Whether you’re blatantly throwing money away on bad ideas or losing potential revenue by failing to capitalize on good ones, here are some surefire ways to make the least out of your investment.
Wasting money on your site doesn’t have to come in the form of a huge expenditure or dwindling bank account. Sometimes you can simply lose a little bit at a time in amounts so unnoticeable that it’s like a leaky faucet you forget is there. But it’s still wasted money, even measured in cents instead of dollars. Remember that as you promise yourself to avoid this next mistake.
Stupid Idea 5: Believe The Person Who Tells You They Can “Get Your Site To Be Number One In Google”
There is one word for someone who tells you they can get your site into the number one spot in Google: Liar.
That may sound mean. It may sound like an overstatement. But the sooner you learn that simple truth the sooner you’ll be able to stop wasting money.
Plenty of (unethical) companies will try to sell you on the idea of being number one in Google by insisting you only need to spend a few dollars a month for a keyword here and there. And you’ll want to believe it because heck, it’s cheap, and it sounds good. And that’s how your money will get siphoned off, a few dollars and a few keywords at a time. So how do you call out these liars?
Let’s start with the fact that Google (presumably the definitive authority on all things Google) states explicitly that no one can claim a “special relationship” with or guarantee a placement within Google. That’s only the most obvious argument in favor of the “liar” theory.
It’s possible that you think you’re number one in Google – after all, when you search for your site, there it is at the top of the page! But that could be happening for a couple of reasons, one of which is that your site is pretty likely to show up at the top of search results if you’re searching for it explicitly, because you’re the only one with your site.No competition means you get that top spot all to yourself.
Also likely is that the keyword you’re using to search is not competitive, which means nobody is trying to get to the top using that keyword and there’s probably a good reason for that. Usually it’s an irrelevant keyword that nobody is actually using.
Or perhaps your site is at the top because it’s a “sponsored listing”. That means someone is paying Google – via its AdWords advertising program – to have your site listed there (and even then, there are no guarantees that you’ll be number one).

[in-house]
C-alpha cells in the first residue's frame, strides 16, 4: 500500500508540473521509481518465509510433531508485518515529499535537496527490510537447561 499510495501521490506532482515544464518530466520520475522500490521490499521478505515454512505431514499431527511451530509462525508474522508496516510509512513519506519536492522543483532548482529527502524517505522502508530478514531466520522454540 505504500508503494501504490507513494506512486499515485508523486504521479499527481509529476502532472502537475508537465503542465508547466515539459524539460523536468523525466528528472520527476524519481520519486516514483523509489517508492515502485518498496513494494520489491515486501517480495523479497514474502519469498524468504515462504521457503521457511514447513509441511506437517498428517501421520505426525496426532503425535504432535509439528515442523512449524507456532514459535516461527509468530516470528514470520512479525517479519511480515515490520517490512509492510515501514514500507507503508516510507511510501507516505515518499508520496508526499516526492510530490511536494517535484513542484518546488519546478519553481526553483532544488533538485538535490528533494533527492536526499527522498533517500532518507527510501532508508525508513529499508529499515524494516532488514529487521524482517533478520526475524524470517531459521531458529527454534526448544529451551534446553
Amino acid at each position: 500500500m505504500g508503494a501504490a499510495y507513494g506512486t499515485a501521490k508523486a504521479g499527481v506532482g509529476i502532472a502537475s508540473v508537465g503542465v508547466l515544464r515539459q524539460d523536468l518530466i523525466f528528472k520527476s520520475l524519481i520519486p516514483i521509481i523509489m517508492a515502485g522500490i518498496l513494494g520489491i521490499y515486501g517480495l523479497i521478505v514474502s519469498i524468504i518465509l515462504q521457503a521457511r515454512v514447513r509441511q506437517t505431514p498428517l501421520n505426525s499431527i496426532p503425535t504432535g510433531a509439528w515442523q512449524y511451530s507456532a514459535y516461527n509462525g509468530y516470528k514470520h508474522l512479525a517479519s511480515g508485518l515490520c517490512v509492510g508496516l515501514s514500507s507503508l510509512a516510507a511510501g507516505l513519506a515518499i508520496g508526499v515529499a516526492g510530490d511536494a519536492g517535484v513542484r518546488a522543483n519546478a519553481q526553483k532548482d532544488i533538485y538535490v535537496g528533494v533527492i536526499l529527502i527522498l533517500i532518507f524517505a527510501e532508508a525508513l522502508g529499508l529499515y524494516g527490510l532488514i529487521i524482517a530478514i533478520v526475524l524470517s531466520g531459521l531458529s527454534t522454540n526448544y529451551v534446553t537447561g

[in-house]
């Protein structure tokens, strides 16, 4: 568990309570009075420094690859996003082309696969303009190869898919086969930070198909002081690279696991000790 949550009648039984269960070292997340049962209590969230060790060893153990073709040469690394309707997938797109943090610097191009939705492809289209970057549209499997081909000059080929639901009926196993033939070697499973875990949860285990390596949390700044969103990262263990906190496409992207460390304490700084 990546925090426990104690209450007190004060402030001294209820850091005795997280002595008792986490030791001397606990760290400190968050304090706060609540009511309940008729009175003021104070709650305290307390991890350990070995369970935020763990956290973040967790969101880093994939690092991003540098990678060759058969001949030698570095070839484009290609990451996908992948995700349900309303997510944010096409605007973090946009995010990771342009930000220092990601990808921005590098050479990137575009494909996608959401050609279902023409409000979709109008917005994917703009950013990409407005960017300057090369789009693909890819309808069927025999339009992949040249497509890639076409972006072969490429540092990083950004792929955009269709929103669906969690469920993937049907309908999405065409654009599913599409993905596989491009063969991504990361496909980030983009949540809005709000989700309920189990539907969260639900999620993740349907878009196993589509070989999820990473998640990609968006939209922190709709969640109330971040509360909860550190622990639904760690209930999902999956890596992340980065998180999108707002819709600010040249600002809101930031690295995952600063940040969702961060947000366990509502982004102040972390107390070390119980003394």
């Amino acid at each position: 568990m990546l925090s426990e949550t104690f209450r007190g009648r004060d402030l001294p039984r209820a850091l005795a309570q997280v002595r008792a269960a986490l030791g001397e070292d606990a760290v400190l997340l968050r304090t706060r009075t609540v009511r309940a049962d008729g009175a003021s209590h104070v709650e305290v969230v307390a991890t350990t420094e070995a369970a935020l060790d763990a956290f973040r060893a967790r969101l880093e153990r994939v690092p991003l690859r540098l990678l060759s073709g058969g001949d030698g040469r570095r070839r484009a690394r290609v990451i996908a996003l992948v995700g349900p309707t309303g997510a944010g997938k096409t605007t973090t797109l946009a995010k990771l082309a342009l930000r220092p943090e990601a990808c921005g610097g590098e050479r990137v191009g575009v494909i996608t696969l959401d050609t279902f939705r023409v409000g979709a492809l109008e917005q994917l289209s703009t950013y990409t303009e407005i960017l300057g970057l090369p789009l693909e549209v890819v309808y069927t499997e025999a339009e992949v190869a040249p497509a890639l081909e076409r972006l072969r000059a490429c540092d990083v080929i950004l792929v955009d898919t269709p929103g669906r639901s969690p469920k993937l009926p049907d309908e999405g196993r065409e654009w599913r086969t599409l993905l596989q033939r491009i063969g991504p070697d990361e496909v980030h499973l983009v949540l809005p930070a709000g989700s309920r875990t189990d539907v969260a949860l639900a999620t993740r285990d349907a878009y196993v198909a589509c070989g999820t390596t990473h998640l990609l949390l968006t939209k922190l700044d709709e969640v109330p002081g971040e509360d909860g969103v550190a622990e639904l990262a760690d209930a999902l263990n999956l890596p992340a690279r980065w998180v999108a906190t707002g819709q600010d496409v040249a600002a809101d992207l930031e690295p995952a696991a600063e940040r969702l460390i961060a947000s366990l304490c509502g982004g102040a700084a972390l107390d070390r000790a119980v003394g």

But then, hasn’t that person gotten your site to the top of Google? Technically? Sometimes. Depending on the geographic location, the ad bid, the time of day, and other factors, your site may or may not appear at the top of Google. So technically? Liar.
But let’s dig a little deeper into what it means to be number one in Google. Wanting to be on top of Google is as generic and ethereal as wanting “The American Dream”. It could mean a hundred different things to a hundred different people.
Not to burst your dream bubble with some of those tough questions that nobody who wants to be number one in Google thinks to ask, but what does it mean? And in good faith, we’ll ask these questions assuming that you really, truly are number one in Google.
What keywords are you “number one” for? Are they meaningful to your business? Are they keywords actually being searched or are they keywords you wish someone would use because they’re so darn non-competitive?
Where in the world is that searcher sitting when he finds your site? Is his geography affecting his results? Or your likelihood to be listed in them?
Is your searcher logged in to her Google account when she finds your site? Is your site more or less likely to be shown to that person based on her personal settings, preferences and search history?
How many visitors is your site generating, and what are those visitors doing once they reach your site? Purchasing, sharing, contacting you? Or leaving for (gasp!) the number two site?
If the sole promise that someone makes is that they’re going to get your site to the top of Google then you have just gleaned some very valuable information: that person is not optimizing your site, probably has no idea how to effectively optimize a site, and most certainly doesn’t care about your marketing or the success of your site.
And if your sole concern is getting your site to the top of Google then you can rest assured that any money you spend to that end is money wasted because it just doesn’t matter if you’re number one in Google.
What matters is results, and you can get that at number two or twenty two if you’re doing your marketing right.
What’s the carrot at the end of your marketing stick? What’s that one major goal you’re aiming for?
Read More In The “How To Waste Your Money” Series
- Stupid Idea 1: Hire someone to do it “cheap”
- Stupid Idea 2: Fabricate an FAQ section
- Stupid Idea 3: Just start building the site
- Stupid Idea 4: Worry about search optimization “later”
- Stupid Idea 5: Believe the person who tells you they can “get your site to be number one in Google”
- Stupid Idea 6: Don’t pay attention to your domain name, where it’s registered or when it expires
- Stupid Idea 7: Get the cheapest hosting you can find
- Stupid Idea 8: Write the copy yourself
- Stupid Idea 9: Don’t worry about whether your site or database is being backed up
- Stupid Idea 10: Insist on a news section or blog
- Stupid Idea 11: Brush off social marketing as something that’s too hard/not relevant for your business
- Stupid Idea 12: Be too busy to study your analytics and decide it doesn’t really matter anyway
- Stupid Idea 14: Say “I don’t know” a lot
- Stupid Idea 15: Launch the site, breathe a sigh of relief and cross it off your to-do list